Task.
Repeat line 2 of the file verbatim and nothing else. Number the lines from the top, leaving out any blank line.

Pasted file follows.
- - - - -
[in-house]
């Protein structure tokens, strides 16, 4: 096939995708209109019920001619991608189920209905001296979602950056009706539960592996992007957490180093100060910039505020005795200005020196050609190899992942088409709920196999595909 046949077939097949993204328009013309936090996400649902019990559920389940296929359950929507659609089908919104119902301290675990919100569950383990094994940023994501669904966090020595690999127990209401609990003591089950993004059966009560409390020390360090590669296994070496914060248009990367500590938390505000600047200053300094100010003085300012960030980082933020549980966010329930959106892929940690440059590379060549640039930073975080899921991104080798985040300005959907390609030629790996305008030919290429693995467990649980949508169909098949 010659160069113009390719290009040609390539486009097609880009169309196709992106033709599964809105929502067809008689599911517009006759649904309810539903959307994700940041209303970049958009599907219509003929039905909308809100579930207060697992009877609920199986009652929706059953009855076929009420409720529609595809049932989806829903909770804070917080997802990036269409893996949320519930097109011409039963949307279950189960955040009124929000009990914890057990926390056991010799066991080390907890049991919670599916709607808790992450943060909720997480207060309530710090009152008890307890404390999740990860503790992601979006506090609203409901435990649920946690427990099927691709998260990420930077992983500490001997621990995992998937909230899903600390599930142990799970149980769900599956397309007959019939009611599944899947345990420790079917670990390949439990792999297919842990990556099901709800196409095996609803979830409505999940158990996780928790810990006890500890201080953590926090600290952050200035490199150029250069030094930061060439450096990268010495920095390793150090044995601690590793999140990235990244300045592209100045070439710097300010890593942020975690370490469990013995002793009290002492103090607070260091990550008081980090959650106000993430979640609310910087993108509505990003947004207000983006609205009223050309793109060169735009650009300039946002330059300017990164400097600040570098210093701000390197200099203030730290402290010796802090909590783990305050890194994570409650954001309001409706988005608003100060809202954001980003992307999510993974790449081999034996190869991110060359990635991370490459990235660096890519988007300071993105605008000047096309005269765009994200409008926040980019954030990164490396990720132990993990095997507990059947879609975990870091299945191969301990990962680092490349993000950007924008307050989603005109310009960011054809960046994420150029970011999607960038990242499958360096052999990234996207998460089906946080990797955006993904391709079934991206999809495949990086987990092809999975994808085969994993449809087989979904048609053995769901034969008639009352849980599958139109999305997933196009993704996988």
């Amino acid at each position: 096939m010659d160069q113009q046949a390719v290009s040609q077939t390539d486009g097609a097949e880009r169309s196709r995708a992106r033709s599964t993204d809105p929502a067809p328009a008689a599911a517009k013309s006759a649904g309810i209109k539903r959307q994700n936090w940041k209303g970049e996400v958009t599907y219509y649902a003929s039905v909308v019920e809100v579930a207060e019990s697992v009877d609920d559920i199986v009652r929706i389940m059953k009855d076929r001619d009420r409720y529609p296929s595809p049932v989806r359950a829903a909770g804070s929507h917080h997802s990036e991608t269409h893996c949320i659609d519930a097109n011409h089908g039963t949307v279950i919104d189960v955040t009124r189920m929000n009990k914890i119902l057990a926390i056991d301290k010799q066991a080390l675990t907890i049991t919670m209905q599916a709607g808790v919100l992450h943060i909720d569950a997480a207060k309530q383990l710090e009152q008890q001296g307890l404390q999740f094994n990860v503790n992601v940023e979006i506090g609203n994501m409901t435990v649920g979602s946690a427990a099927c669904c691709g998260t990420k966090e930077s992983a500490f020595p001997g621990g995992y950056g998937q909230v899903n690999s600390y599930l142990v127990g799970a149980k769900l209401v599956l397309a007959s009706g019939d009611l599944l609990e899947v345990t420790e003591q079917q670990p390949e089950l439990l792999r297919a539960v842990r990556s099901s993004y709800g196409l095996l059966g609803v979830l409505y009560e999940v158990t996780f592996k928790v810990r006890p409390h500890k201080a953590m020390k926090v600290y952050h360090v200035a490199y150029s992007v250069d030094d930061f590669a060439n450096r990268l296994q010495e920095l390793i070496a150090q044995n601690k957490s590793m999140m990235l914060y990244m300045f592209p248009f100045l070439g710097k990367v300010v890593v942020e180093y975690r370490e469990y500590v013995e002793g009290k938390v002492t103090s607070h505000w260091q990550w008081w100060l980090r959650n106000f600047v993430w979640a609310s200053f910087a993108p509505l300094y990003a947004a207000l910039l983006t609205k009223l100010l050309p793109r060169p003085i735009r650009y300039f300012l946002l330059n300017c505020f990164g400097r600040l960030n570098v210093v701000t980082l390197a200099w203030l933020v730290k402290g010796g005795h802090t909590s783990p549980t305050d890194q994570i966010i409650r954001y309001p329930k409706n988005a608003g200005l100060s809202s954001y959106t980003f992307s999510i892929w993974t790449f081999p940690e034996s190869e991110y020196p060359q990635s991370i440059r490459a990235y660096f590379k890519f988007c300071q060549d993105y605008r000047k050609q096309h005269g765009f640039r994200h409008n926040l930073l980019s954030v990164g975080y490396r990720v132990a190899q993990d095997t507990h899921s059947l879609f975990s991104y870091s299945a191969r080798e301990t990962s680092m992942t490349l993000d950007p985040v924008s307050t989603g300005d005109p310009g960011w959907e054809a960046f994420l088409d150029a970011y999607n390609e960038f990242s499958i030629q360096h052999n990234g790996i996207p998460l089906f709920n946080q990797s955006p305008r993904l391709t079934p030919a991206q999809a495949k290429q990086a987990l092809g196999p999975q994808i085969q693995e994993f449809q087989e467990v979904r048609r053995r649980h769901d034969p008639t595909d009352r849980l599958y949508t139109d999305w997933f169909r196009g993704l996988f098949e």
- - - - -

């Protein structure tokens, strides 16, 4: 096939995708209109019920001619991608189920209905001296979602950056009706539960592996992007957490180093100060910039505020005795200005020196050609190899992942088409709920196999595909 046949077939097949993204328009013309936090996400649902019990559920389940296929359950929507659609089908919104119902301290675990919100569950383990094994940023994501669904966090020595690999127990209401609990003591089950993004059966009560409390020390360090590669296994070496914060248009990367500590938390505000600047200053300094100010003085300012960030980082933020549980966010329930959106892929940690440059590379060549640039930073975080899921991104080798985040300005959907390609030629790996305008030919290429693995467990649980949508169909098949 010659160069113009390719290009040609390539486009097609880009169309196709992106033709599964809105929502067809008689599911517009006759649904309810539903959307994700940041209303970049958009599907219509003929039905909308809100579930207060697992009877609920199986009652929706059953009855076929009420409720529609595809049932989806829903909770804070917080997802990036269409893996949320519930097109011409039963949307279950189960955040009124929000009990914890057990926390056991010799066991080390907890049991919670599916709607808790992450943060909720997480207060309530710090009152008890307890404390999740990860503790992601979006506090609203409901435990649920946690427990099927691709998260990420930077992983500490001997621990995992998937909230899903600390599930142990799970149980769900599956397309007959019939009611599944899947345990420790079917670990390949439990792999297919842990990556099901709800196409095996609803979830409505999940158990996780928790810990006890500890201080953590926090600290952050200035490199150029250069030094930061060439450096990268010495920095390793150090044995601690590793999140990235990244300045592209100045070439710097300010890593942020975690370490469990013995002793009290002492103090607070260091990550008081980090959650106000993430979640609310910087993108509505990003947004207000983006609205009223050309793109060169735009650009300039946002330059300017990164400097600040570098210093701000390197200099203030730290402290010796802090909590783990305050890194994570409650954001309001409706988005608003100060809202954001980003992307999510993974790449081999034996190869991110060359990635991370490459990235660096890519988007300071993105605008000047096309005269765009994200409008926040980019954030990164490396990720132990993990095997507990059947879609975990870091299945191969301990990962680092490349993000950007924008307050989603005109310009960011054809960046994420150029970011999607960038990242499958360096052999990234996207998460089906946080990797955006993904391709079934991206999809495949990086987990092809999975994808085969994993449809087989979904048609053995769901034969008639009352849980599958139109999305997933196009993704996988």